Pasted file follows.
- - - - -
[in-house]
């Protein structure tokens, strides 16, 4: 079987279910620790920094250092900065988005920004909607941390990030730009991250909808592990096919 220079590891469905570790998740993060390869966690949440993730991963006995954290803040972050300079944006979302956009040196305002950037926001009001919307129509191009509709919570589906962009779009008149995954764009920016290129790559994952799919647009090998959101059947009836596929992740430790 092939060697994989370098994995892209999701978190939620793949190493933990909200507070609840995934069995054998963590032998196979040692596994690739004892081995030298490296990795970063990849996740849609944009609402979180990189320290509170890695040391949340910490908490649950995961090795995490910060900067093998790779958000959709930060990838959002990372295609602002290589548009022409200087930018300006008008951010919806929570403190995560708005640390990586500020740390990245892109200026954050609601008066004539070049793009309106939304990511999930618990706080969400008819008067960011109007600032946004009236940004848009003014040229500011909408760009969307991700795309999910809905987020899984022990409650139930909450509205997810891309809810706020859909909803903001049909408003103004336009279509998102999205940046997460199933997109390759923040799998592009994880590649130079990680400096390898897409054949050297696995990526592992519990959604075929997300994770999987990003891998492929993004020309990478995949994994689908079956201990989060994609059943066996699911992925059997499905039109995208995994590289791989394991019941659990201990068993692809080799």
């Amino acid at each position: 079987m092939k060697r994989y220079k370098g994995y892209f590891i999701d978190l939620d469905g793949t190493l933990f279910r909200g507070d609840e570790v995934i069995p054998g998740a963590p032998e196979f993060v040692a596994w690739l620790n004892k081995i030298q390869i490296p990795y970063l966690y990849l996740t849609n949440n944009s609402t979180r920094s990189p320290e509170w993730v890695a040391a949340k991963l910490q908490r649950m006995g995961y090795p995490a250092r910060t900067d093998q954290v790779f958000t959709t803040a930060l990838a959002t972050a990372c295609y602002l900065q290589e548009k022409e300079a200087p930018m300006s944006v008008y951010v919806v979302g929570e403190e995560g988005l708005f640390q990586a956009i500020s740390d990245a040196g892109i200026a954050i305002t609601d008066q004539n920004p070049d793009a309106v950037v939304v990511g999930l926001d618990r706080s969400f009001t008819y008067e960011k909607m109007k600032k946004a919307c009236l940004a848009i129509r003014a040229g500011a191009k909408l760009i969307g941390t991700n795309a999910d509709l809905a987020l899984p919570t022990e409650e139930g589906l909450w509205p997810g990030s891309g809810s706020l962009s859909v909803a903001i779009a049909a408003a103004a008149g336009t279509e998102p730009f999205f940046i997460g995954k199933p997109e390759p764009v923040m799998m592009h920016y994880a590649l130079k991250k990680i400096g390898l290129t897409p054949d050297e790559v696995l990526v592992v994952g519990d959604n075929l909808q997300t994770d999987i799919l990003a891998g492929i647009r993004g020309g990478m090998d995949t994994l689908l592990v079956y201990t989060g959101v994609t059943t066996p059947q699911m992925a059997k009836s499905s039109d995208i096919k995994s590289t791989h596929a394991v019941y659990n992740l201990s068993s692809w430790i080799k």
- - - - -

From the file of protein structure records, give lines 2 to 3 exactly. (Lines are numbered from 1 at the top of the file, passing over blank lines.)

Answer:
């Protein structure tokens, strides 16, 4: 079987279910620790920094250092900065988005920004909607941390990030730009991250909808592990096919 220079590891469905570790998740993060390869966690949440993730991963006995954290803040972050300079944006979302956009040196305002950037926001009001919307129509191009509709919570589906962009779009008149995954764009920016290129790559994952799919647009090998959101059947009836596929992740430790 092939060697994989370098994995892209999701978190939620793949190493933990909200507070609840995934069995054998963590032998196979040692596994690739004892081995030298490296990795970063990849996740849609944009609402979180990189320290509170890695040391949340910490908490649950995961090795995490910060900067093998790779958000959709930060990838959002990372295609602002290589548009022409200087930018300006008008951010919806929570403190995560708005640390990586500020740390990245892109200026954050609601008066004539070049793009309106939304990511999930618990706080969400008819008067960011109007600032946004009236940004848009003014040229500011909408760009969307991700795309999910809905987020899984022990409650139930909450509205997810891309809810706020859909909803903001049909408003103004336009279509998102999205940046997460199933997109390759923040799998592009994880590649130079990680400096390898897409054949050297696995990526592992519990959604075929997300994770999987990003891998492929993004020309990478995949994994689908079956201990989060994609059943066996699911992925059997499905039109995208995994590289791989394991019941659990201990068993692809080799």
């Amino acid at each position: 079987m092939k060697r994989y220079k370098g994995y892209f590891i999701d978190l939620d469905g793949t190493l933990f279910r909200g507070d609840e570790v995934i069995p054998g998740a963590p032998e196979f993060v040692a596994w690739l620790n004892k081995i030298q390869i490296p990795y970063l966690y990849l996740t849609n949440n944009s609402t979180r920094s990189p320290e509170w993730v890695a040391a949340k991963l910490q908490r649950m006995g995961y090795p995490a250092r910060t900067d093998q954290v790779f958000t959709t803040a930060l990838a959002t972050a990372c295609y602002l900065q290589e548009k022409e300079a200087p930018m300006s944006v008008y951010v919806v979302g929570e403190e995560g988005l708005f640390q990586a956009i500020s740390d990245a040196g892109i200026a954050i305002t609601d008066q004539n920004p070049d793009a309106v950037v939304v990511g999930l926001d618990r706080s969400f009001t008819y008067e960011k909607m109007k600032k946004a919307c009236l940004a848009i129509r003014a040229g500011a191009k909408l760009i969307g941390t991700n795309a999910d509709l809905a987020l899984p919570t022990e409650e139930g589906l909450w509205p997810g990030s891309g809810s706020l962009s859909v909803a903001i779009a049909a408003a103004a008149g336009t279509e998102p730009f999205f940046i997460g995954k199933p997109e390759p764009v923040m799998m592009h920016y994880a590649l130079k991250k990680i400096g390898l290129t897409p054949d050297e790559v696995l990526v592992v994952g519990d959604n075929l909808q997300t994770d999987i799919l990003a891998g492929i647009r993004g020309g990478m090998d995949t994994l689908l592990v079956y201990t989060g959101v994609t059943t066996p059947q699911m992925a059997k009836s499905s039109d995208i096919k995994s590289t791989h596929a394991v019941y659990n992740l201990s068993s692809w430790i080799k």